Designers appreciate dealing directly with nurseries that can ‘buy-in’ some species not usually grown in-house in order to supply a complete order, thereby simplifying the delivery phase and saving the client time and money. Other advantages trade buyers gain by personally liaising with large wholesalers include contract growing (especially for large scale commercial orders), being served by qualified horticulturists, accessing NATSPEC certified tree stock, providing more flexible transportation options and obtaining healthier, larger, and uniform plant stock through higher quality control standards. Developing good relationships over time usually benefits both the supplier and customer through better understanding of the ordering and supply process, thereby improving efficiencies at both ends.

3. Plant traders and cash-n-carry operators

Sitting between the wholesale and retail level, plant traders’ point of difference is offering both trade and retail buyers a wide selection of plants grown by many separate wholesale nurseries, thereby providing a “one-stop-shop” for plants. They operate on varying business models that either buy in stock regularly, seasonally or on an ad-hoc basis from growers. Their prices are generally in the mid-range depending on volume, uniqueness, availability, and how long it has been sitting on the trading floor. Designers and contractors value these operators since they are able to inspect and purchase the stock that’s right there, which is very useful for finishing off projects with a variety of plants or for grabbing stock at the last minute on the way to site. It is also useful when trying to obtain plants from small and distant nurseries, being able to order ahead on-line and to procure other landscape products & services.

4. Specialist plant brokers

When a designer doesn’t have the time to source their own plant stock or becomes frustrated when trying to locate the exact plants required, plant brokers can be used to handle this task. The process is quite simple for the buyer – the full plant schedule and delivery details are provided, and the broker ensures the contracted stock is delivered on time at the agreed amount. Whilst biosecurity issues have impacted the number of specialists willing to offer these services, brokers are seen as an attractive option by many time-poor sole traders that have to focus their attention on other aspects of the business.

The biggest downside for designers using a plant broker is the cost of the service, effectively wiping out any opportunity to charge a margin to the client for the plant procurement. However some clients and designers are happy to factor this cost into the project for the guarantee of decent stock. Knowing this, brokers are keenly aware of the need to source their plants responsibly through NIASA accredited production nurseries to deliver a high level of assurance around product quality and performance.

5. Horticultural shows and nursery trade days

One-off industry events such as nursery trade days and horticultural shows provide specifiers with another means of sourcing plants. Whilst the trading window is narrow (either monthly, quarterly or yearly) and quantities of stock showcased aren’t always large, these gatherings are great for buyers to discover new varieties of plants to specify, find rare plants they’ve been chasing, engage with growers over technical details and to connect newer suppliers with designers and members of allied industries.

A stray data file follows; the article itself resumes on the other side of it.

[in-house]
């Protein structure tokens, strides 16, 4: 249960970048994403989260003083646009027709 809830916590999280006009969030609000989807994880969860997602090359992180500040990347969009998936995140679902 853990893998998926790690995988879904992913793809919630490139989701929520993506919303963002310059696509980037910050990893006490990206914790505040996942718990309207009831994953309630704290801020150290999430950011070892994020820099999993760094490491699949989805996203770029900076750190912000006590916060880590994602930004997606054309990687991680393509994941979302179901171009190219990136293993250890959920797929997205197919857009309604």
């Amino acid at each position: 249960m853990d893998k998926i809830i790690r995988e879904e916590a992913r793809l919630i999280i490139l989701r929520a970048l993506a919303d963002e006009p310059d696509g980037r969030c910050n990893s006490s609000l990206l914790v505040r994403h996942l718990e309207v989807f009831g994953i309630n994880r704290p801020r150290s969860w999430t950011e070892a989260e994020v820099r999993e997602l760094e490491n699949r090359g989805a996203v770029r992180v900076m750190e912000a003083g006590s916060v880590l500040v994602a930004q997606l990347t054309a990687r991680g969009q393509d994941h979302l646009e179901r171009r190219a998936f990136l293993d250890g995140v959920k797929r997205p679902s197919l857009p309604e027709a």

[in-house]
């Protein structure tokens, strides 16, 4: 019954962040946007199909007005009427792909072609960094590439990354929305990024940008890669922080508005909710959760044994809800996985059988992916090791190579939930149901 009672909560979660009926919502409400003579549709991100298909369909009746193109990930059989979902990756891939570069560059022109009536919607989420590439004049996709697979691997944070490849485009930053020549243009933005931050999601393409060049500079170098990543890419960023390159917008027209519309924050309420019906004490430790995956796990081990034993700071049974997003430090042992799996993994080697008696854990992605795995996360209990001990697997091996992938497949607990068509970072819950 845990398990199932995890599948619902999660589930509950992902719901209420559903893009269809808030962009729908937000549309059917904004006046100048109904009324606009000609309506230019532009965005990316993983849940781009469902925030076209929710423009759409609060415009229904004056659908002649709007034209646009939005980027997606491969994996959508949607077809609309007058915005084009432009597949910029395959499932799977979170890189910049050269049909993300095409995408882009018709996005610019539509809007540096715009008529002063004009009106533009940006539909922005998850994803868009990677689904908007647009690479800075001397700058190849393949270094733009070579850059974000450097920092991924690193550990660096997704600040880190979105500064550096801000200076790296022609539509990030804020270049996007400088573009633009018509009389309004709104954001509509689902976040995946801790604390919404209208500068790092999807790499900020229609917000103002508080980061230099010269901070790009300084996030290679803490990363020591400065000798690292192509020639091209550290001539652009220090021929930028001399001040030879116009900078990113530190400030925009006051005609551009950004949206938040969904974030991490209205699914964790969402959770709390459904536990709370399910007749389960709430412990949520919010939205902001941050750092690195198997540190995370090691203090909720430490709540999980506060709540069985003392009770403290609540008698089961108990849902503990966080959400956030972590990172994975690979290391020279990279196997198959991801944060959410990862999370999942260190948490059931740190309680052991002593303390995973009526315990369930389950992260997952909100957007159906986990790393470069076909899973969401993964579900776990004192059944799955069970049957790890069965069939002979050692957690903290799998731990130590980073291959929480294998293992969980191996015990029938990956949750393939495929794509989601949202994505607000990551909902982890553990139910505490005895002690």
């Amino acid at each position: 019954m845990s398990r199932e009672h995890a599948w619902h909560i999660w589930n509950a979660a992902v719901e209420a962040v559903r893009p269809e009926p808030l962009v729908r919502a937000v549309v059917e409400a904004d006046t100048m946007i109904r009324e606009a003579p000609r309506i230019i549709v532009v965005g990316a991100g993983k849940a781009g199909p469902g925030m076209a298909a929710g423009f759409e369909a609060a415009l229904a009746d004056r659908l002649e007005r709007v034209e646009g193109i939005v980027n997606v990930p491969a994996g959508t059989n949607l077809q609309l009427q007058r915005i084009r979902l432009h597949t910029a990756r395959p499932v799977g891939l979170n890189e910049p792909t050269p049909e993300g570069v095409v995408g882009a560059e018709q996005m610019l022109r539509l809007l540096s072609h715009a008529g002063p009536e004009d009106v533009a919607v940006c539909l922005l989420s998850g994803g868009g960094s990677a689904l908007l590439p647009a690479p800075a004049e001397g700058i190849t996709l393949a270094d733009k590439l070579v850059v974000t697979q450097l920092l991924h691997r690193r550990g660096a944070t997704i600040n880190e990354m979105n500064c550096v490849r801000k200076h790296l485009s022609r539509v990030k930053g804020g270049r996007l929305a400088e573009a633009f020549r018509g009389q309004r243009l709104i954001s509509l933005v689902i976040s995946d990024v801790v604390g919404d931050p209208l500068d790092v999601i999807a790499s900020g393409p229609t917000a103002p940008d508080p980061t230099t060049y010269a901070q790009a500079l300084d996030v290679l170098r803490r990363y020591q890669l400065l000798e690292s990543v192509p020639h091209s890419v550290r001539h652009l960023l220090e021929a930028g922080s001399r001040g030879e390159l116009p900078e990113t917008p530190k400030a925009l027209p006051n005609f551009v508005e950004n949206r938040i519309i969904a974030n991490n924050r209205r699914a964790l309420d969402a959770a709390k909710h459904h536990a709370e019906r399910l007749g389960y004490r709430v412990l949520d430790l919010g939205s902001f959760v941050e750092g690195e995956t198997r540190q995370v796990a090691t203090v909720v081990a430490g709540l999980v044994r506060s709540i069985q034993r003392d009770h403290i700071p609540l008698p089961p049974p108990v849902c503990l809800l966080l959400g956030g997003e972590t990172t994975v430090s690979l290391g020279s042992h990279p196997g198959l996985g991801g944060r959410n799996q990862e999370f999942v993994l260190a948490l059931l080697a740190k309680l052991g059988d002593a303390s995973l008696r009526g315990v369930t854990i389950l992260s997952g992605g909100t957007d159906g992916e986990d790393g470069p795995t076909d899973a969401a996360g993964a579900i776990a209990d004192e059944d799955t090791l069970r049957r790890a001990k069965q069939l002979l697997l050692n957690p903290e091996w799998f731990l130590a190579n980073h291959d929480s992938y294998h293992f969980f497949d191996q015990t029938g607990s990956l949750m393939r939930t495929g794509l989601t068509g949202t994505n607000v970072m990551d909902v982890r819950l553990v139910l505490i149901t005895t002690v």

Another important consideration for designers that runs parallel with their plant sourcing method is the mechanism of delivery. With buyers being more reliant on locating stock from further afield due to local supply issues, there is greater awareness of best practice when it comes to plant transportation. Designers who are focussed on ensuring the plants they purchase arrive on site in a healthy state and intact, are now more inclined to utilise transport companies that specialise in handling plant stock and that are well equipped for the size of stock to be carried.

In conclusion, understanding the unique factors and ever-changing circumstances that affect buyers of plant stock will help influence nurseries with business planning and drive future sales.

Appreciating the varying needs and requirements of designers, contractors and buyers can facilitate the development of strategies and services that are aligned, focussed and efficient for all parties.

If you’re a landscape or nursery industry professional, urban landscape architect or local council looking for trees or other pants for your planting plan, then PlantSelect is the ideal place to start your search. We connect urban landscape planners and architects to growers and plant suppliers who can provide plants at wholesale prices. Our easy-to-use and extensive plant database will streamline your search for plants by allowing you to use a range of useful filters.

Signing up to PlantSelect is simple, and in no time at all you can start exploring our plant categories or search for the specific plants you want. PlantSelect makes your life easy by automatically finding plant wholesalers and suppliers that stock the trees and plants you’re looking for. If you’d like to get in contact with us, then please fill out the form on our website or call 0433 745 004.